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First time ever - consumers spend less on drugs as generics hit the market

By Catholic Online (NEWS CONSORTIUM)
May 9th, 2013
Catholic Online (www.catholic.org)

The growing prevalence of cheap generic drugs is responsible for the first ever decline in pharmaceutical spending over the past sixty years. As more drugs lose patent protection and become eligible for copying by other manufacturers, the cost of medications drop.

LOS ANGELES, CA (Catholic Online) - Industry insiders call it the "patent cliff" referring to the moment when brand=name drugs lose patent protection and inexpensive substitutes enter the market. Cost conscious consumers quickly turn to the substitutes, leaving the brand names behind.

This is excellent for consumers who are routinely strapped for prescription medications that can sometimes cost more than the visit to the doctor.

Among those stocking up on the generics are also hospitals and pharmacies, which saves insurers money too.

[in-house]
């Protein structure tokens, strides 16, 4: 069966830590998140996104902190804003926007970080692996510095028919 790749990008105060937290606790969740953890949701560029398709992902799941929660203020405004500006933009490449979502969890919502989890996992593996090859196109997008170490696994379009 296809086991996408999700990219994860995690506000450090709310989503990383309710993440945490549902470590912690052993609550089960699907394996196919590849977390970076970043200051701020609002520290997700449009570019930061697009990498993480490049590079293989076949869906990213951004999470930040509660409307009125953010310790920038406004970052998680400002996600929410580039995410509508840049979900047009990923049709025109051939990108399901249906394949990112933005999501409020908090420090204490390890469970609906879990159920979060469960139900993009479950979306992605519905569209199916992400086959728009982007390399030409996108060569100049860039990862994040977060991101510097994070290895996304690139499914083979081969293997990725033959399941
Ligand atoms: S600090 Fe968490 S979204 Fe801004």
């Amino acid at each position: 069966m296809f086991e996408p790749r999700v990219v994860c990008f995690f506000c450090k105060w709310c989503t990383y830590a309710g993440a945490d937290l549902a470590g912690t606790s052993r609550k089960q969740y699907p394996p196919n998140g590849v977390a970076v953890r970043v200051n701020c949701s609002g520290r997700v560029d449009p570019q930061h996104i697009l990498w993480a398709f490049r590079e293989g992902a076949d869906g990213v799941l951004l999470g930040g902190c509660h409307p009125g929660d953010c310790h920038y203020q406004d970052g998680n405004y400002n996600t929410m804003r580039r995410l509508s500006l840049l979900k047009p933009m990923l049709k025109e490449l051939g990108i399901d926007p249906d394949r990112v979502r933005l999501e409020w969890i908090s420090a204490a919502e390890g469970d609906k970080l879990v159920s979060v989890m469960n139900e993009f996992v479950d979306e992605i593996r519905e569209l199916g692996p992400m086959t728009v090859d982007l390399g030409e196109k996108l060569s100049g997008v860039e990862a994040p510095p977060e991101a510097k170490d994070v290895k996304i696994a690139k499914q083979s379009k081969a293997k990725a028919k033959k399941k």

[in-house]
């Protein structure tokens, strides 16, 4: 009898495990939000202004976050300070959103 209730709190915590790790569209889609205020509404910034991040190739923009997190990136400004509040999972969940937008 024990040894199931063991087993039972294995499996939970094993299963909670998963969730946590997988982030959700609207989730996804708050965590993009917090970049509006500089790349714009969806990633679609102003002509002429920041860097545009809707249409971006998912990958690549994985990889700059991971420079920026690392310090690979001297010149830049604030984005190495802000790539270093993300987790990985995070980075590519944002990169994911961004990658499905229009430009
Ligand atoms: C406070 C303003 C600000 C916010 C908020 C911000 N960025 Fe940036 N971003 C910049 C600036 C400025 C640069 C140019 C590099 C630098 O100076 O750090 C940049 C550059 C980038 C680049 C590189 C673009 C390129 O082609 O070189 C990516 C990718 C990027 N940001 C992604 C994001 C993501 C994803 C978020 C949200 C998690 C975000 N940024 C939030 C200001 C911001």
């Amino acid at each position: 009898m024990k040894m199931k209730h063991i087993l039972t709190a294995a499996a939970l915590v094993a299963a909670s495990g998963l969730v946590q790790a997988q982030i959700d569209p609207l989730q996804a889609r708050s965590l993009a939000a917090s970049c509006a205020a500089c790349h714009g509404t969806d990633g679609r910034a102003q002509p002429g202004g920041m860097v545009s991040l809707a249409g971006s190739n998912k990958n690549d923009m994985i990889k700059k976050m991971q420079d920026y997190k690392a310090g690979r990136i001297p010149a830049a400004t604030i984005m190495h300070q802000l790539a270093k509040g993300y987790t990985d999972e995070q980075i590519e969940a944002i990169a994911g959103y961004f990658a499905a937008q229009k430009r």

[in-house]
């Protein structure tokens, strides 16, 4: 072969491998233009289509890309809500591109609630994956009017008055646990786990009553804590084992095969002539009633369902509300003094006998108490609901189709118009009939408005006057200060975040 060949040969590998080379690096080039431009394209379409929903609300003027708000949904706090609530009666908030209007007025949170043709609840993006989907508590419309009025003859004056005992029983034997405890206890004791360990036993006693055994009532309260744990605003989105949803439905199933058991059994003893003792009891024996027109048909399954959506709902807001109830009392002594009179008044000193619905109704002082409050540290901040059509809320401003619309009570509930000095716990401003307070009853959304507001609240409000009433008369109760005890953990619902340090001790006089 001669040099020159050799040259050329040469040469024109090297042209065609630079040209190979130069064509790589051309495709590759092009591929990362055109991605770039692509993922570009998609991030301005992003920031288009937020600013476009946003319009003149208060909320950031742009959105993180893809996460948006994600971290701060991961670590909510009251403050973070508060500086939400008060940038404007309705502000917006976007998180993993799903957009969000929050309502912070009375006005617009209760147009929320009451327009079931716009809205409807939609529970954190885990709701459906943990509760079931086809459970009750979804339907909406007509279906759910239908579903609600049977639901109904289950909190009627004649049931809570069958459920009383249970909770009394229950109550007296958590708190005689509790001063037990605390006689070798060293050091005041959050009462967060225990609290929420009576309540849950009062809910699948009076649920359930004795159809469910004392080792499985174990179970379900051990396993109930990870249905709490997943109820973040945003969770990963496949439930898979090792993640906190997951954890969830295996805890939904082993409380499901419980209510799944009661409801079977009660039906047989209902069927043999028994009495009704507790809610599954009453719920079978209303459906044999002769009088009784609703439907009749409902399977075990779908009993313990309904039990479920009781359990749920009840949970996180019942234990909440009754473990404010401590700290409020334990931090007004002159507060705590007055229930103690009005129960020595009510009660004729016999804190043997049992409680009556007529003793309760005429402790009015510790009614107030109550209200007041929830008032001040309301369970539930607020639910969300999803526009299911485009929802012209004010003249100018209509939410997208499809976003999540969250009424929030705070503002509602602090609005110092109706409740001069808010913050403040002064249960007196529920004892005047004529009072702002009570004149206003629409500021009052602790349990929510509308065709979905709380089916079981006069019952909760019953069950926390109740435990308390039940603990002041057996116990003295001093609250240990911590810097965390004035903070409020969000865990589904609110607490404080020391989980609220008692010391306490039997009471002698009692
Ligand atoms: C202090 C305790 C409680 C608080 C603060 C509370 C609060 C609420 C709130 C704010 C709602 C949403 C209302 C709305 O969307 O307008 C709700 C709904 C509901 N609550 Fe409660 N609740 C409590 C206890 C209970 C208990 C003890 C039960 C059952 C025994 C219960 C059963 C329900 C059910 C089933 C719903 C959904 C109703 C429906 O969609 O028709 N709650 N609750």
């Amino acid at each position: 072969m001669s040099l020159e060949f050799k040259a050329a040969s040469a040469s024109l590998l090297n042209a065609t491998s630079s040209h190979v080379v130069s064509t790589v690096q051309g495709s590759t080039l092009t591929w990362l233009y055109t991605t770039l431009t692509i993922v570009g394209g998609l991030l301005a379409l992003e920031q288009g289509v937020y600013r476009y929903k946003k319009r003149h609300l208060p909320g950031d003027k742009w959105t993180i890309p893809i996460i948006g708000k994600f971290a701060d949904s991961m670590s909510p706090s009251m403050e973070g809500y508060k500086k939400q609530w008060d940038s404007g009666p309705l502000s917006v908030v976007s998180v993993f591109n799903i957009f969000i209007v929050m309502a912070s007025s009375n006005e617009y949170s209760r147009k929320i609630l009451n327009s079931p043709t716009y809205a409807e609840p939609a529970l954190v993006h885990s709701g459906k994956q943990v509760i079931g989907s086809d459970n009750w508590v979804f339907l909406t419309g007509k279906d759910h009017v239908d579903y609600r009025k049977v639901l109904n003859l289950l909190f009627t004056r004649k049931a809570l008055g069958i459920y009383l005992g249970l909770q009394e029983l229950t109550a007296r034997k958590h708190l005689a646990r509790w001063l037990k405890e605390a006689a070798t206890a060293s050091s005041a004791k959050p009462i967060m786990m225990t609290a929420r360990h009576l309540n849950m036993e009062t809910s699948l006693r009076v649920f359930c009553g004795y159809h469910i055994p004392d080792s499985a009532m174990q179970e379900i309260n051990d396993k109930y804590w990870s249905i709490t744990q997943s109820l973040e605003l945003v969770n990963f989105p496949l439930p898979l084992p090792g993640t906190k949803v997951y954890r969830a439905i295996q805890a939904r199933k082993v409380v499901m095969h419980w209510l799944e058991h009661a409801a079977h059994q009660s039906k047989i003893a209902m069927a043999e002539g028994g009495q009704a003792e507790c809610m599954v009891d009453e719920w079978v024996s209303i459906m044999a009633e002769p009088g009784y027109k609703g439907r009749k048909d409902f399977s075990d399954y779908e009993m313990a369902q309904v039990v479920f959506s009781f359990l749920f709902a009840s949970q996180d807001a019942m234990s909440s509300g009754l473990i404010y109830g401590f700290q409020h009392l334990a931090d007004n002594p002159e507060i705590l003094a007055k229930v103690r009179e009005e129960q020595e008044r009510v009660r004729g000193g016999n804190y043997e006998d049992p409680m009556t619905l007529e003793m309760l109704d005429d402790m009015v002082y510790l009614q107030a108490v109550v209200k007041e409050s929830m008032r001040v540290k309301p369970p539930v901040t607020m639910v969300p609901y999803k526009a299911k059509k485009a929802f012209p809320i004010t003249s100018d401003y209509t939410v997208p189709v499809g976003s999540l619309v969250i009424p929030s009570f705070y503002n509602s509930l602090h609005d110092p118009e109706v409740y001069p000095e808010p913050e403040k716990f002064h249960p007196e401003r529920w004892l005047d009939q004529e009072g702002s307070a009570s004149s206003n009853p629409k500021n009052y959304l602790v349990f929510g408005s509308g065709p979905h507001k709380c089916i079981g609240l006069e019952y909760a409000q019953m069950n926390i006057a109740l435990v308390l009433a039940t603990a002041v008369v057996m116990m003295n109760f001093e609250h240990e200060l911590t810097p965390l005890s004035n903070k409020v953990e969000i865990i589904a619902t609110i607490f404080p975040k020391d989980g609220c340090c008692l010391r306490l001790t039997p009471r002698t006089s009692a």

Last year's drug bill for the United States was down 1 percent to $325.8 billion. This is the first decline since records were kept beginning in 1957. With inflation and population growth factored into the calculation, the decline in drug spending came to 3.5 percent. Overall, those savings means the average person spent just $898 on drugs last year, a $33 savings.

This decline may continue, albeit at a slow pace, as new drugs enter the generic realm. Naturally, pharmaceutical companies loathe the patent cliff, as it kills profits, but this also inspires them to develop new and improved versions of drugs.

Another factor in the spending decline might not be because drugs are getting cheaper. Analysts say the decline is due in part to people delaying or forgoing treatment because of the expense of medication. Bolstering this theory is a correlating drop in doctor visits.

Unfortunately, the cost of healthcare in the United States is so great that many people go without treatment. This is in spite of the fact that the United States has some of the best medical care in the world to offer - but it is not accessible to all.

In the industrialized world, the United States spends the most per capita and receives only a mediocre quality of care when compared to other western, industrialized nations.

Still, the increase in available generics is a boon to patients who have been waiting for cheaper substitutes for vital medications.

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